Court interpreters in Santa Clara County have authorized a strike as they continue to negotiate for more pay.
The threat of a potential strike also comes with the union representing interpreters upset over suggestions workers could be replaced with an app.
The Santa Clara County Superior Court in San Jose is already seeing a shortage of court interpreters, who are worried about justice if the courts move forward with the idea of using an app as a translator.
"Interpreters are vital to a fair criminal justice system in ensuring that people who do not speak English get equal access to justice," said Steven Clark, a legal analyst.
Court interpreters are currently in a labor fight with the courts. The State Employee Relations Board is looking into accusations of unfair labor practices filed by the interpreters and union members have already authorized a strike.
"If the interpreters go on strike, the court system will virtually shut down," Clark said.
At one point during the judicial labor hearing, the union lawyer said the court's attorney sent her an idea of using an app, like Google translate, to replace the court interpreters.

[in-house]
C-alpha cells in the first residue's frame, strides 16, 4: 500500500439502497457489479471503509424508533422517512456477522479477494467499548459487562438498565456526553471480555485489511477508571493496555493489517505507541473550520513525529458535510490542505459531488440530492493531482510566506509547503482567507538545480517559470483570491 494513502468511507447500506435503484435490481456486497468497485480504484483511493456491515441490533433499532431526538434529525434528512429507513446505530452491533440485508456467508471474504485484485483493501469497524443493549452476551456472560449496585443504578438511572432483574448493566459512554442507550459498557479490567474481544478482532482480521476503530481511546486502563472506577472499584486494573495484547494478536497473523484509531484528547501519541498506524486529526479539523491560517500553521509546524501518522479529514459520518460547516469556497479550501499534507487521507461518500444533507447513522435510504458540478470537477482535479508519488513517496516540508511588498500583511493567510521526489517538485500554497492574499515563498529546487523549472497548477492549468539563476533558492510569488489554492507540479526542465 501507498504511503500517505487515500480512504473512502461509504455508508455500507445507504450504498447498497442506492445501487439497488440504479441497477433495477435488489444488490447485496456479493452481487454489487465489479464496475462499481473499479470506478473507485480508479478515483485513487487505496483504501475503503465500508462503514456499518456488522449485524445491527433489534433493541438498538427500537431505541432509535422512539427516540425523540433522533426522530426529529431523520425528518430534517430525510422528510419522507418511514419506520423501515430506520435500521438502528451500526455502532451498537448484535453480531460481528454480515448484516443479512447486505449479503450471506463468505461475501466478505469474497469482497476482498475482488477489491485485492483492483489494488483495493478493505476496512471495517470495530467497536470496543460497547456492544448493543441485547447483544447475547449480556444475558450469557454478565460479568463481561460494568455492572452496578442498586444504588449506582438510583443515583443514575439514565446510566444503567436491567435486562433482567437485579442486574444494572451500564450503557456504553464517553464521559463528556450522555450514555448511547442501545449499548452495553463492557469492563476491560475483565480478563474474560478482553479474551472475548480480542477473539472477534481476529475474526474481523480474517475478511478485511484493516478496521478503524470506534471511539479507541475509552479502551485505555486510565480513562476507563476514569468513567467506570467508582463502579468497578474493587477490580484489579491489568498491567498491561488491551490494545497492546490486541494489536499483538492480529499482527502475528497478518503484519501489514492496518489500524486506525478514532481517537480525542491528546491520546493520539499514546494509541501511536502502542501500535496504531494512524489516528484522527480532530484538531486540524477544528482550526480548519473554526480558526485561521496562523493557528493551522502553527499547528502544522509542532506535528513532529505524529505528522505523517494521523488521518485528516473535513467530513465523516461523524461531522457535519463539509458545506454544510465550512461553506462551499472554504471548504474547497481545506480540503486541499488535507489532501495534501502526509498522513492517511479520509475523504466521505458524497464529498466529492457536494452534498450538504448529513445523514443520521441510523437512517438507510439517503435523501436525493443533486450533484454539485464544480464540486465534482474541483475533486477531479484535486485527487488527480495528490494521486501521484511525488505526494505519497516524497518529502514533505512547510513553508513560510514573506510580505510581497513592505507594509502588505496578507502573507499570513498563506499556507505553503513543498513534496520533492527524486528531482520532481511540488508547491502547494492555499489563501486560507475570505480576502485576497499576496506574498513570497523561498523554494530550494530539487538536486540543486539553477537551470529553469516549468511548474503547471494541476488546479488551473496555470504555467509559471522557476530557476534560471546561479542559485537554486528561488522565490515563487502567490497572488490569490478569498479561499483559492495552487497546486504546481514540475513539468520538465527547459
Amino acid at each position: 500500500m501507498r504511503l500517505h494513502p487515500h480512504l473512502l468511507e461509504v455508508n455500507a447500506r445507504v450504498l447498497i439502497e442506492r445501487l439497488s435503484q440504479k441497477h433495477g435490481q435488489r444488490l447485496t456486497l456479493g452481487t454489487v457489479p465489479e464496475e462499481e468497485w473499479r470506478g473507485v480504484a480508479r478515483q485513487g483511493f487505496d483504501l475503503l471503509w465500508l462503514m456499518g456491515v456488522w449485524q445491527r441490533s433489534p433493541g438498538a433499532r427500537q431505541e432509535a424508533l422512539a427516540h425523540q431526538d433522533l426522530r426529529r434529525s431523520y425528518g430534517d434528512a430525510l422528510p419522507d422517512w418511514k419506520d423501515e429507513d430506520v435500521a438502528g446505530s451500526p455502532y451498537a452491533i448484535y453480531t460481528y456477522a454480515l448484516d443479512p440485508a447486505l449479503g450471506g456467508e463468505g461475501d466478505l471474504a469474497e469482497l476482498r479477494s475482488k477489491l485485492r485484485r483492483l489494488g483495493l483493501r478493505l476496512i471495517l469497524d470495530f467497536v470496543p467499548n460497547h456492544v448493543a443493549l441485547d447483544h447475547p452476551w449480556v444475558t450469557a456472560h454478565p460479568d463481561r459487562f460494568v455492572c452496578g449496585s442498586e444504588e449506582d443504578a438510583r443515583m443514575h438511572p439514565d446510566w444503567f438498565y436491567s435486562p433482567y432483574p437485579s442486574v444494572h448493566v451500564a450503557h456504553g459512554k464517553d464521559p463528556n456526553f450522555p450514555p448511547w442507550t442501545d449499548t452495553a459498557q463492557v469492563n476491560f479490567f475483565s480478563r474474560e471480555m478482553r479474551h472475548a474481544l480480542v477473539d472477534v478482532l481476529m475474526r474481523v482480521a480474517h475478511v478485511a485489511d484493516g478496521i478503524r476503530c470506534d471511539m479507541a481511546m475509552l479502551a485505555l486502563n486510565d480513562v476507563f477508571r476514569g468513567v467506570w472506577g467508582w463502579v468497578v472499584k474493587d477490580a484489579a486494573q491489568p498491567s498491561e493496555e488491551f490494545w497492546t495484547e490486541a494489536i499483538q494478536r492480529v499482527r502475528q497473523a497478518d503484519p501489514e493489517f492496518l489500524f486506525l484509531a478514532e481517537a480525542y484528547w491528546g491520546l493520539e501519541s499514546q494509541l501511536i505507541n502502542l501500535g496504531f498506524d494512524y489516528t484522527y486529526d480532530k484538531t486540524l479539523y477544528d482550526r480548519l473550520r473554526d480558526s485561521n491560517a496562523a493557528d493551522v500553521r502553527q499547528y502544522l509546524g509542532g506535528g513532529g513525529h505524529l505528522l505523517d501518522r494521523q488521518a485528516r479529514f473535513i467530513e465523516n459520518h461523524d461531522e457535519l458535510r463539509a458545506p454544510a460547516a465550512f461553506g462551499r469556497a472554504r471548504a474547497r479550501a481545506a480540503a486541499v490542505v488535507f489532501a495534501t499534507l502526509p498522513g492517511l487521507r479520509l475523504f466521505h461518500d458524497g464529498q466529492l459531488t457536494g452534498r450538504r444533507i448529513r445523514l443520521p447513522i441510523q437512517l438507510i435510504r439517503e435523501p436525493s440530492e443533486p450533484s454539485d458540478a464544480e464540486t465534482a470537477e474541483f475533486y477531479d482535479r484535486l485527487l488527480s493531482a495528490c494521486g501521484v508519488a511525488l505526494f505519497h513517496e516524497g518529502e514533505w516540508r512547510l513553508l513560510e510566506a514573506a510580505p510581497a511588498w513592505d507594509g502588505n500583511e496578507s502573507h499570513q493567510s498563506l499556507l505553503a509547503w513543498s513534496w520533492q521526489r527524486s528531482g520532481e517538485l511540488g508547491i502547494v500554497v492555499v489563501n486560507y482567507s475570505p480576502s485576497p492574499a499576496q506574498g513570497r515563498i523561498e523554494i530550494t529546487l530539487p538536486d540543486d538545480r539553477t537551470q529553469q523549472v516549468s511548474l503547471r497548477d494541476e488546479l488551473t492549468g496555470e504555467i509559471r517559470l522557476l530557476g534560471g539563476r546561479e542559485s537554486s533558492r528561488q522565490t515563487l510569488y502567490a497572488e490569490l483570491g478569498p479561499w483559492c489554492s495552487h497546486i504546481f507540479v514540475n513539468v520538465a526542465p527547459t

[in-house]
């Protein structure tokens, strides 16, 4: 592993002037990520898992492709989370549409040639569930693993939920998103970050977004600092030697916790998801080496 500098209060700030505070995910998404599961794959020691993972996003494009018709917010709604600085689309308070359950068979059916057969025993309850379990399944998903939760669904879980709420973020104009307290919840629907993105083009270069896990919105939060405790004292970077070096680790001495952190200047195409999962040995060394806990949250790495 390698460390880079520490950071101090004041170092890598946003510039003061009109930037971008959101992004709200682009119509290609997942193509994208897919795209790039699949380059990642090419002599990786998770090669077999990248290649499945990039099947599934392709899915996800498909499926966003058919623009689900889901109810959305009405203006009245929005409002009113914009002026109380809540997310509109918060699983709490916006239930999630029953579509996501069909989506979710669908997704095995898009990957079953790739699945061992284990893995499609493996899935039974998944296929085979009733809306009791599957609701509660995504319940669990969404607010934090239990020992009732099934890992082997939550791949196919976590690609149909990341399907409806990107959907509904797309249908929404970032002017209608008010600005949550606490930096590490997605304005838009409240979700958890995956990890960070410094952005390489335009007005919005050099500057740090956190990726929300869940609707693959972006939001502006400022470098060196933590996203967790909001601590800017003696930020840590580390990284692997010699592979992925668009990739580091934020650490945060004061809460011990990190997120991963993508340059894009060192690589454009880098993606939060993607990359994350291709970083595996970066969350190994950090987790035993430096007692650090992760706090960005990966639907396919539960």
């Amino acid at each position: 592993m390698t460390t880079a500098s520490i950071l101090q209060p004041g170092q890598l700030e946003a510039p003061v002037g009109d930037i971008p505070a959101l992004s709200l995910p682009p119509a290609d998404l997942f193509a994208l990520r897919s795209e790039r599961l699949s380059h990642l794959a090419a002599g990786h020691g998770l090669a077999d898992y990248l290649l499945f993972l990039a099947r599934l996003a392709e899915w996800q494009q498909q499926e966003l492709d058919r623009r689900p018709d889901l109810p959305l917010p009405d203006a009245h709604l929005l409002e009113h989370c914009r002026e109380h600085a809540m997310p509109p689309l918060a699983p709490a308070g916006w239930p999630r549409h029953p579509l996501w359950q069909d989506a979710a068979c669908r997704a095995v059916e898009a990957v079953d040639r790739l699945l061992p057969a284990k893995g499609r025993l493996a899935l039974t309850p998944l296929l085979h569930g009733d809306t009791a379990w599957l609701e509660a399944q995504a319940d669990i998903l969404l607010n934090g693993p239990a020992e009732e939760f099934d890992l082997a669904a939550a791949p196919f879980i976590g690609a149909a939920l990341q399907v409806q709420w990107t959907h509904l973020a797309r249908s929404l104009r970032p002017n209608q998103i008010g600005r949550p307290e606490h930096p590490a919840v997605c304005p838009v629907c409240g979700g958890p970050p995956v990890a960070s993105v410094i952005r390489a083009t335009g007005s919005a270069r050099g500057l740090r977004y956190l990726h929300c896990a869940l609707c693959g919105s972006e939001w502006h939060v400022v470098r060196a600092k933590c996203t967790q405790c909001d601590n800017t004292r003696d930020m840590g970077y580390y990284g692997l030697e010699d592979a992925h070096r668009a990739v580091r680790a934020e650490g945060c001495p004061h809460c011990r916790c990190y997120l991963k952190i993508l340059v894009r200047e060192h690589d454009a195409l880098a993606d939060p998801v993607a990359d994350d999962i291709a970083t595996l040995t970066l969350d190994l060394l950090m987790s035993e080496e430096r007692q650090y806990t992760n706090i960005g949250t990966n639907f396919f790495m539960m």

"I have not found an app yet that can replace the human being," said Maria Cruz, who translates proceedings for Spanish-speaking witnesses and defendants. "There's cultural differences. There's body language. One word can mean two or other three different words in another language."
The union said the court lawyer wanted to enter the idea of an app for translating as a hearing exhibit, but eventually backed off.
NBC Bay Area reached out to that lawyer, but did not hear back on Thursday.
Santa Clara County Superior Court spokesperson provided the following statement to NBC Bay Area: "The Court cannot comment regarding ongoing regional negotiations. The Court values and relies upon our employee interpreters, and those with whom we contract, to provide critical services to our litigants with limited English proficiency."
The idea of an app being used in the courts for translation alarmed interpreters and several trial lawyers who said they rely on precise communication.
"There is a communication level of comfort that they bring to a client that you never get from an app," Clark said. "A client needs to be able to ask questions. How are you going to do that through an app?"
There is no word on when the Labor Relations Board might make its ruling - a decision that could have a huge impact at the courts.